A week ago this morning, Shay Stewart-Bouley woke up, sat down with a cup of coffee to read the morning news, clicked on my column and, as she recalled to me Thursday, “nearly passed out.”

The column focused on the fallout from an executive session held by the Portland Board of Education in August to discuss an email. It was sent to leaders at City Hall by Robyn Bailey, a longtime school employee who had just been appointed interim principal of Lincoln Middle School.

In her email, dated June 10, Bailey complained about Twitter posts by two members of the just-elected Portland Charter Commission, one of whom was Stewart-Bouley. I won’t add insult to injury by repeating Bailey’s specific criticism here – suffice it to say she described Stewart-Bouley’s tweets with words that were both inflammatory and, from where Stewart-Bouley sat, deeply hurtful.

I should have called Stewart-Bouley before using the quote to get a better perspective on what Bailey had alleged. I didn’t. And for that, I apologized to Stewart-Bouley privately Thursday and do so publicly here today.

“How did we get here?” Stewart-Bouley asked me early in our 35-minute phone conversation. “And how do we make it right?”

In addressing the first question, I’ll first say I’ve been reflecting a lot over the past week on three words of wisdom my dearly departed father used to offer whenever he saw me hurtling toward an objective without occasionally pausing to realign what I was doing with what I was hoping to achieve.

“Slow down,” Dad would say patiently, “and think.”

I wish he’d been here to whisper that advice last Thursday as I sat at my keyboard and pounded out the column on Bailey and the school board.

At the time, as I told Stewart-Bouley, I was focused on two things.

First, I was angered by what I saw as a lack of due process for Bailey, however offensive her words may have been to many. I felt that the board’s executive session skipped over the various layers of due process that a public employee deserves before that person’s fitness to serve is on the table without any opportunity for her to explain or defend herself.

Second, I was fed up with the tone of Portland politics these days, where civil dialogue has given way to something more coarse, more angry and less tolerant of dissenting points of view.

What I sailed right past was the reference to Stewart-Bouley’s tweets. In constructing the column, I saw the content of Bailey’s email more as background to the issue at hand. And I quoted from it in detail not to deliberately shame Stewart-Bouley but rather to provide readers an up-close understanding of who had said what about whom.

As I explained to Stewart-Bouley, it was as if I was driving down the highway distracted and didn’t notice that the speed limit had dropped. And now here I was getting a ticket for speeding and telling the officer, “I didn’t even see the sign!”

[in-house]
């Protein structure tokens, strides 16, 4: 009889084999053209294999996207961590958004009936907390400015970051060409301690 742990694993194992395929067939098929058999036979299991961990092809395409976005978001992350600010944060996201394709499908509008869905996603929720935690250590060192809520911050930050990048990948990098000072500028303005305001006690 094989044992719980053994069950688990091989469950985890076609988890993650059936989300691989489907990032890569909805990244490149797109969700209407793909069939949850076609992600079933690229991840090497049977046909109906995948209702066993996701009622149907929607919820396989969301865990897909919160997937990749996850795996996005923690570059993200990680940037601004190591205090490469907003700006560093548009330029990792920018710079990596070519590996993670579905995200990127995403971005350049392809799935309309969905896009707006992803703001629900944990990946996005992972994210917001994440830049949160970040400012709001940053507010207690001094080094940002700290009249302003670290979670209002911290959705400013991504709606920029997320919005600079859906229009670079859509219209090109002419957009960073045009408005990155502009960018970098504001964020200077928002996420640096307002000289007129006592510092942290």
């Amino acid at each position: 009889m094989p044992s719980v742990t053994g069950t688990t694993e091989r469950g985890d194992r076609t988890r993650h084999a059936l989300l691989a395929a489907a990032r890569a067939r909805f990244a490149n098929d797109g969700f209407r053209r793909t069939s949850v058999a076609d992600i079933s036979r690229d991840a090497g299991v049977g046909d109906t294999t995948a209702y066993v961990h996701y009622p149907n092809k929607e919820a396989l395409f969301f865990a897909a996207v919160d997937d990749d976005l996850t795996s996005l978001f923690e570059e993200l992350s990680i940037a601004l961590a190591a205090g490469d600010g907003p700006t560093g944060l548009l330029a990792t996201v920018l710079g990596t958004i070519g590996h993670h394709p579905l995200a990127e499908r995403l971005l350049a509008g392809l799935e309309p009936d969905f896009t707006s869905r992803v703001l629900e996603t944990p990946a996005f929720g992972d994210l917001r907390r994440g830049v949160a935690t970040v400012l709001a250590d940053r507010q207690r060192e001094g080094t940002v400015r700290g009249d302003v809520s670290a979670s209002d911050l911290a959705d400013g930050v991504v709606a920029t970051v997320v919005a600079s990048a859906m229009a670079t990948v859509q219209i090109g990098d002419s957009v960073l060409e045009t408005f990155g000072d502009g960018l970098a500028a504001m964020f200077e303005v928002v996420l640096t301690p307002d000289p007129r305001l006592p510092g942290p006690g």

That’s not an excuse. To carry the analogy one step further, I deserve the ticket.

For Stewart-Bouley, who was gracious in accepting my apology, the column’s impact went beyond a morning that went from solitude to panic in the time it took her to read a partial quote.

She told me how it now feels to ride the ferry to and from her home on Peaks Island, trying not to notice the disapproving looks being cast her way. Or to go into the island store and feel the chill that comes over the place upon her arrival.

“There’s a real-life implication,” said Stewart-Bouley, who moved to Maine from the Midwest in 2002. “I’m not back home in Chicago where I don’t see my neighbors. I live on an island that has one grocery store and one café.”

Beyond my reference to her in the column, we talked about the fact that Bailey’s husband, William Bailey, was an unsuccessful candidate for the city’s charter commission last June.

Much has been made about the fact that my column made no mention of Robyn Bailey’s direct connection to the election. As I told Stewart-Bouley, I simply wasn’t aware of it – had I known, I’d have included it in the column without hesitation.

We talked about the ins and outs of Twitter. I explained that I have an account not to tweet but primarily to contact people when I don’t have their phone number. Thus, when I sent her a direct message Saturday morning asking her to give me a call and heard no response, I assumed wrongly that she did not want to talk.

It turns out, after I repeated my request via email a few days later, that Stewart-Bouley had not seen my previous message due to, she surmised, filters on her account that block some messages.

We also talked about writing. As the longtime author of the blog Black Girl in Maine, Stewart-Bouley said she understands the complexities of putting a column together. We recalled a column I wrote nine years ago that included her thoughts on the low percentage of Black people in Maine – as a member of that community, she spoke with humor and insight about moving here from a much more diverse and heavily populated place.

“People here are actually nice,” she told me at the time. “They speak to each other.”

Given the weeklong twitterstorm that followed last week’s column, I headed into Thursday’s conversation with apprehension, unsure of where it might take us and how it might end. By the time it did end, Stewart-Bouley and I agreed it was time well spent.

So, on we both go – Stewart-Bouley to the charter commission and her many other endeavors, and me to this platform I’m so blessed to occupy. One that demands, even when the news sends me into overdrive, that I slow down and think.

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